The disappearance of the Greens as a political force – their candidate Eva Joly has under 2 per cent in the polls after 25 years of Greens stealing left-wing votes – also helps. So, too, does the wonderfully brazen demagogy of Mélenchon. The cheeky, cheerful ex-Trotskyist with his bouffant hair and bright red tie has breathed life into the corpse of French Stalinism.

The Communist Party, which regularly won 20 per cent or more of votes in France between 1945 and 1980, still has its networks and stashes of red flags. Mélenchon is urging his fans to vote Hollande in the second round.

If Hollande wins, the victory will be specific to France. But the implications for European politics and for the future of the democratic left are huge. The 30-year neoliberal consensus should have ended with the crash of 2008. Hollande is prepared to challenge today’s orthodoxy. Can Labour do the same in Britain?

Denis MacShane is a writer and Labour politician

Denis MacShane is MP for Rotherham and was a minister at Foreign and Commonwealth Office

This article first appeared in the 23 April 2012 issue of the New Statesman, Islamophobia on trial

Show Hide image

No, David Cameron’s speech was not “left wing”

Come on, guys.

There is a strange journalistic phenomenon that occurs when a party leader makes a speech. It is a blend of groupthink, relief, utter certainty, and online backslapping. It happened particularly quickly after David Cameron’s speech to Tory party conference today. A few pundits decided that – because he mentioned, like, diversity and social mobility – this was a centre-left speech. A leftwing speech, even. Or at least a clear grab for the liberal centre ground. And so that’s what everyone now believes. The analysis is decided. The commentary is written. Thank God for that.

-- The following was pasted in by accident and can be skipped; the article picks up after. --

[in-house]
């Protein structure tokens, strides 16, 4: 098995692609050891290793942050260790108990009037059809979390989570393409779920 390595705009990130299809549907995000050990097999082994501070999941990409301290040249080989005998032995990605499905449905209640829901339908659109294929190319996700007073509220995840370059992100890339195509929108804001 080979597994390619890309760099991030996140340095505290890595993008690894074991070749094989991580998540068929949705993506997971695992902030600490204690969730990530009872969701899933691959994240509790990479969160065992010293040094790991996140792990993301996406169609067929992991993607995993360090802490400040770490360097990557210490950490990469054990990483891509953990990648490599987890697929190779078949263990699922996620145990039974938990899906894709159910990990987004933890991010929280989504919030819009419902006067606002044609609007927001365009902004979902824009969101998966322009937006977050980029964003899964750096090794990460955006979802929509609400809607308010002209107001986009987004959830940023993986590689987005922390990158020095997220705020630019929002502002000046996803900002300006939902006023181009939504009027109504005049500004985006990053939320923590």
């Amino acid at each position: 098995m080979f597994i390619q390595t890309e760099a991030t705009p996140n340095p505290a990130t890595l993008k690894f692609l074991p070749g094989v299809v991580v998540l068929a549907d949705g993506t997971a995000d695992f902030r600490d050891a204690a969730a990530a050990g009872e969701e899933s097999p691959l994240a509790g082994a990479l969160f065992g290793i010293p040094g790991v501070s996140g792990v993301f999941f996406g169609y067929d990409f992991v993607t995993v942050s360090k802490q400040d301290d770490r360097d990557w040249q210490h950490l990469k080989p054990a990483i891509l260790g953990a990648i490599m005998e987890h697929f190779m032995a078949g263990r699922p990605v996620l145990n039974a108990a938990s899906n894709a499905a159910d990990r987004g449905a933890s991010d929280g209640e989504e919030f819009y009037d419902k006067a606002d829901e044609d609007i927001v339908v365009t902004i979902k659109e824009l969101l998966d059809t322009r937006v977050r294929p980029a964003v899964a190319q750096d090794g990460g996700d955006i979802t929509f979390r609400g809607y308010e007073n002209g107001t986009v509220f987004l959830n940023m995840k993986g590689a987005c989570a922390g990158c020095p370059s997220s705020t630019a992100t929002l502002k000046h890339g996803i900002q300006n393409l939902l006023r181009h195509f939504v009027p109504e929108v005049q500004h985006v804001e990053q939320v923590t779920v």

Really? It’s quite easy, even as one of those nasty, wicked Tories, to mention that you actually don’t much like racism, and point out that you’d quite like poor children to get jobs, without moving onto Labour's "territory". Which normal person is in favour of discriminating against someone on the basis of race, or blocking opportunity on the basis of class? Of course he’s against that. He’s a politician operating in a liberal democracy. And this isn’t Ukip conference.

Looking at the whole package, it was actually quite a rightwing speech. It was a paean to defence – championing drones, protecting Britain from the evils of the world, and getting all excited about “launching the biggest aircraft carriers in our history”.

It was a festival of flagwaving guff about the British “character”, a celebration of shoehorning our history chronologically onto the curriculum, looking towards a “Greater Britain”, asking for more “national pride”. There was even a Bake Off pun.

He also deployed the illiberal device of inculcating a divide-and-rule fear of the “shadow of extremism – hanging over every single one of us”, informing us that children in UK madrassas are having their “heads filled with poison and their hearts filled with hate”, and saying Britain shouldn’t be “overwhelmed” with refugees, before quickly changing the subject to ousting Assad. How unashamedly centrist, of you, Mr Prime Minister.

Benefit cuts and a reduction of tax credits will mean the Prime Minister’s enthusiasm for “equality of opportunity, as opposed to equality of outcome” will be just that – with the outcome pretty bleak for those who end up losing any opportunity that comes with state support. And his excitement about diversity in his cabinet rings a little hollow the day following a tubthumping anti-immigration speech from his Home Secretary.

If this year's Tory conference wins the party votes, it’ll be because of its conservative commitment – not lefty love bombing.

Anoosh Chakelian is deputy web editor at the New Statesman.